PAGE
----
Youtube videos: how do you record voiceovers?

by AramAvedisian 7 replies
Just wondering what everyone out there is using to record voiceovers for youtube videos? I had a mic laying around that I tried using but I'm getting lots of background buzz and it just sounds horrible.

I'm wondering what mics you guys are using? Something not too pricey, but clear and background-noise free.

Thanks!
#social media #record #videos #voiceovers #youtube
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  • Profile picture of the author Moneymaker2012
    you need to lock your self in sound proof room which is not possible its mean try to make your voice over video in a silent place like your room when your no one is in home and also if you have your mic problem then you need to buy a new mic.
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  • Profile picture of the author Beatinest
    I use a samson studio mic. (you can hear it in action in the video in my sig) I listen to some great sounding podcasts who use rode mics. You should also Install audacity (free) because you can tweak your vocals with it afterwards. Camtasia has some built in audio tools too but it's not free.

    Hope that helps.
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    • Profile picture of the author banwork
      I use a USB mic from Logitech I found on Amazon combined with free audio editing software called Audacity. Most of my videos come out with semi-professional sounding audio using this formula now. Somehow my earlier videos with bad audio are still more popular though? I hope this formula works for you too!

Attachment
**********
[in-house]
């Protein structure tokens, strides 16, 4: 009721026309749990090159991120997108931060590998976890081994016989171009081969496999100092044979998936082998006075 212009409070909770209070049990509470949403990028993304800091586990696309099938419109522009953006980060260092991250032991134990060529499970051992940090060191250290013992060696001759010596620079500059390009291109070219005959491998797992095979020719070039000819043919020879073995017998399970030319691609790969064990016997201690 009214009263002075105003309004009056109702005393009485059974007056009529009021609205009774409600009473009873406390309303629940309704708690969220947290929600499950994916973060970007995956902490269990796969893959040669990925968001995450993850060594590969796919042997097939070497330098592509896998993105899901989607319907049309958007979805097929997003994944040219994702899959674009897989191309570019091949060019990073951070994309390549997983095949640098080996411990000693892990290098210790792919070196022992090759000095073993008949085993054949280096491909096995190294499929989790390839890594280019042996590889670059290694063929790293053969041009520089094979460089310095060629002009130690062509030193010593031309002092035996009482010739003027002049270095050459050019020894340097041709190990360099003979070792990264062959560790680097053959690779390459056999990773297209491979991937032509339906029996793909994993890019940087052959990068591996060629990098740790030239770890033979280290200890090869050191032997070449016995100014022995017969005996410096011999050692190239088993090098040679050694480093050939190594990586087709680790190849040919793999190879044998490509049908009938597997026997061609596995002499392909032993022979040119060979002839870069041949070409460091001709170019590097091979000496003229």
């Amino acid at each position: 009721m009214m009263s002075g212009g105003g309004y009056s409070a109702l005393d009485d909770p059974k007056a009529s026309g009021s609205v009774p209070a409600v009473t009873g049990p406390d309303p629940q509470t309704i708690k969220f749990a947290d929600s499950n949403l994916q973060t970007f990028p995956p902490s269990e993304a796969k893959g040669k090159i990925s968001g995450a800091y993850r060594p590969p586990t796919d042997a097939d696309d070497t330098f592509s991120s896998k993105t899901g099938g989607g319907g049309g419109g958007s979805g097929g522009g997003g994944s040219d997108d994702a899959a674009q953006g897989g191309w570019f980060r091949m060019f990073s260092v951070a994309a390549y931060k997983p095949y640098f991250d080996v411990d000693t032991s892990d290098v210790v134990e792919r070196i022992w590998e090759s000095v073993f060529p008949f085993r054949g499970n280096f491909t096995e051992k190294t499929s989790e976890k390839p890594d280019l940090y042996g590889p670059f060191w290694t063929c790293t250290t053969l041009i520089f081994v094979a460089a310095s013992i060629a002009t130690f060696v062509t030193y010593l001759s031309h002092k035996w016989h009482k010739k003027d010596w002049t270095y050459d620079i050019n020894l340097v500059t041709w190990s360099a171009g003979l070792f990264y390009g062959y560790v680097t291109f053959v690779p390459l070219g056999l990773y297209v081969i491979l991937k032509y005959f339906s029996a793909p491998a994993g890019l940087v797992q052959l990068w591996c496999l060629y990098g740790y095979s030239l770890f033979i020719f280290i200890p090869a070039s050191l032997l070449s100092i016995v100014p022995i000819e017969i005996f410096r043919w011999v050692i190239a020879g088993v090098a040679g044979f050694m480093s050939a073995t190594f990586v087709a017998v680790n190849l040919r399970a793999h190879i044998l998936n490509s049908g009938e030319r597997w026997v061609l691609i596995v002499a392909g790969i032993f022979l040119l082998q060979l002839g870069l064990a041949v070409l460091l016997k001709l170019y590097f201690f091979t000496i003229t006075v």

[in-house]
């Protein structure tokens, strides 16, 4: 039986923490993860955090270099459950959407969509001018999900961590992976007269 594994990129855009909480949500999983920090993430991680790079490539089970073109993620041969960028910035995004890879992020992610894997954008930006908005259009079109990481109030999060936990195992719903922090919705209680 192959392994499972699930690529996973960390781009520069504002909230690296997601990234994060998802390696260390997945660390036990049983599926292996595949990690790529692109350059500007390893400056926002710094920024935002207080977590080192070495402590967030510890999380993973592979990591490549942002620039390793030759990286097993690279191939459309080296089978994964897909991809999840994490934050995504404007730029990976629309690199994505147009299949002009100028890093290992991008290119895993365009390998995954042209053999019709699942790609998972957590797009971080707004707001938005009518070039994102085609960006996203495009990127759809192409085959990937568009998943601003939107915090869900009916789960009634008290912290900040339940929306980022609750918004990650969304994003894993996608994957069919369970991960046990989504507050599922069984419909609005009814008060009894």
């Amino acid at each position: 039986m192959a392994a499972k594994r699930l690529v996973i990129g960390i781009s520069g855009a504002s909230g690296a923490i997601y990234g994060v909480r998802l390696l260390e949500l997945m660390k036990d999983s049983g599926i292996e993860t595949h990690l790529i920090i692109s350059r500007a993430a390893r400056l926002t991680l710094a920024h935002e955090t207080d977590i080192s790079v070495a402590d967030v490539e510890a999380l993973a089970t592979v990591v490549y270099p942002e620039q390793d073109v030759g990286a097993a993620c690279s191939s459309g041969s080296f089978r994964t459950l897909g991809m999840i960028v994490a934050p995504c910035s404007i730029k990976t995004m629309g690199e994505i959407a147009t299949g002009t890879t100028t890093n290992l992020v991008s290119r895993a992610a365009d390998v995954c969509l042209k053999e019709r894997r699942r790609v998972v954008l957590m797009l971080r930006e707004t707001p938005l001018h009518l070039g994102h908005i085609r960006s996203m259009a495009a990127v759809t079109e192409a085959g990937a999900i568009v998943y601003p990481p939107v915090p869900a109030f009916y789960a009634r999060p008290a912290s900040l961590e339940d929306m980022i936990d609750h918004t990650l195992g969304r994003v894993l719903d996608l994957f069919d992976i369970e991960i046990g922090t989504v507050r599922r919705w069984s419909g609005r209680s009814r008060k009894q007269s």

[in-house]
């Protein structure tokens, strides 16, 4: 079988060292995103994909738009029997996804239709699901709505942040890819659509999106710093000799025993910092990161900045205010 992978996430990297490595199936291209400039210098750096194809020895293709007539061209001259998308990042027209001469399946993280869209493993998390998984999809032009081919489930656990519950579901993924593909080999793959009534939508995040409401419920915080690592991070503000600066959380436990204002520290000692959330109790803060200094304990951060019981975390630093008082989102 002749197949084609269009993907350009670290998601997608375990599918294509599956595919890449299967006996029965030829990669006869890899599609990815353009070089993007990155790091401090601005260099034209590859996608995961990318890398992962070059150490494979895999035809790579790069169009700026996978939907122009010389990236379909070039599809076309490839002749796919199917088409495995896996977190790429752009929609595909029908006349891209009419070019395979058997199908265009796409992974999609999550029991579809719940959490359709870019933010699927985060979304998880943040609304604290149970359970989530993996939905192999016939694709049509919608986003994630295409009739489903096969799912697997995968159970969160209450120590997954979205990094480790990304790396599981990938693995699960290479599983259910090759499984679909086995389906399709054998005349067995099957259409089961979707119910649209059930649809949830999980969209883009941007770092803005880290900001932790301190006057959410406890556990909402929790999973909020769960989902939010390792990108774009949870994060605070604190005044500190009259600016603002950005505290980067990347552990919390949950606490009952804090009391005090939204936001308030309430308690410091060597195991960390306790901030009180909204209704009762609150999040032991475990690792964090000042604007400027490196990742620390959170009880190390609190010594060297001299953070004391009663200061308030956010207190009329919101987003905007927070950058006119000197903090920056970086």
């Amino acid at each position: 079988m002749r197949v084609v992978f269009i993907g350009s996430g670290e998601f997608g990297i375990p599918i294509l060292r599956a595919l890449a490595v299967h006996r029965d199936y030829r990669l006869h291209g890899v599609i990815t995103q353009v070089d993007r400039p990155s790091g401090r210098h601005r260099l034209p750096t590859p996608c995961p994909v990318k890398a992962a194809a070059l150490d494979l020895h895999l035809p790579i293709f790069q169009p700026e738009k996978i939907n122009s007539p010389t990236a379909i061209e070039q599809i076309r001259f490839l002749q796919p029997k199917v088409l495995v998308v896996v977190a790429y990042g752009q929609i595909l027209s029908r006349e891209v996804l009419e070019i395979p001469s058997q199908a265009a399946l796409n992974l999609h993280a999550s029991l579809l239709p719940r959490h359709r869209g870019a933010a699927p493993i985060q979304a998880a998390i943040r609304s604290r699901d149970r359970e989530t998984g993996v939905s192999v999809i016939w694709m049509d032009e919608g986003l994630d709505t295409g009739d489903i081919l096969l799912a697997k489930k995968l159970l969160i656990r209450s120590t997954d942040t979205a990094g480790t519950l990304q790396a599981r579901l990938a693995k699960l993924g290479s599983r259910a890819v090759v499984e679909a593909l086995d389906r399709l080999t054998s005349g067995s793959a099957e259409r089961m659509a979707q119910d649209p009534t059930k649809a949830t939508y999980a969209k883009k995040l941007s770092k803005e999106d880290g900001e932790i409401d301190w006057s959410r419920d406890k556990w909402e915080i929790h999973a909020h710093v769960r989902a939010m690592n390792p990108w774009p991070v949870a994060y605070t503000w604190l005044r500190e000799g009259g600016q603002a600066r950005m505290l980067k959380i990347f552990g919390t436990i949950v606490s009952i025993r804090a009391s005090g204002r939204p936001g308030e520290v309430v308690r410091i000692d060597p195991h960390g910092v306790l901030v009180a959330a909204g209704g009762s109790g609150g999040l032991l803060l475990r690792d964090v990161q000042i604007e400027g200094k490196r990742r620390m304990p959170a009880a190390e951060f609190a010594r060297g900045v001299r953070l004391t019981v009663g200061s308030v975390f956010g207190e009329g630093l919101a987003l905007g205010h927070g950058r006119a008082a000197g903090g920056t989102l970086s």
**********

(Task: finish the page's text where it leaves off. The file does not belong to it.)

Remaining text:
BTW, you have to use windows movie maker or another editing program to combine the video with the sound and then upload it.
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      • Profile picture of the author koolphoto
        I have a Blue Snowball USB microphone. I like it and it isn't too expensive.
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  • Profile picture of the author Clyde Dennis
    I've been real happy with my Audio-Technica 2100.
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  • Profile picture of the author Joi
    I have a snowball mic as well. It sounds great to me, no buzzes/hums/clicks.

    For good results I recommend recording in a relatively small room with still air (larger spaces and drafts create that 'airy' effect in the recording).
    If you hear your breath on the recording it can help to talk just past or above the mic, rather then directly into it. Or create a breath blocker for yourself (fabric over a frame to hold in front of the mic).

    The recording software I use is Audacity. It's relatively easy to use and free.
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  • Profile picture of the author AramAvedisian
    Thanks for your input everyone. I ordered a new USB mic and it looks like Audacity is pretty popular so I'll give that a try

    It never occurred to me to turn off the ceiling fan while recording, so that's a big help! Thanks for the tips!
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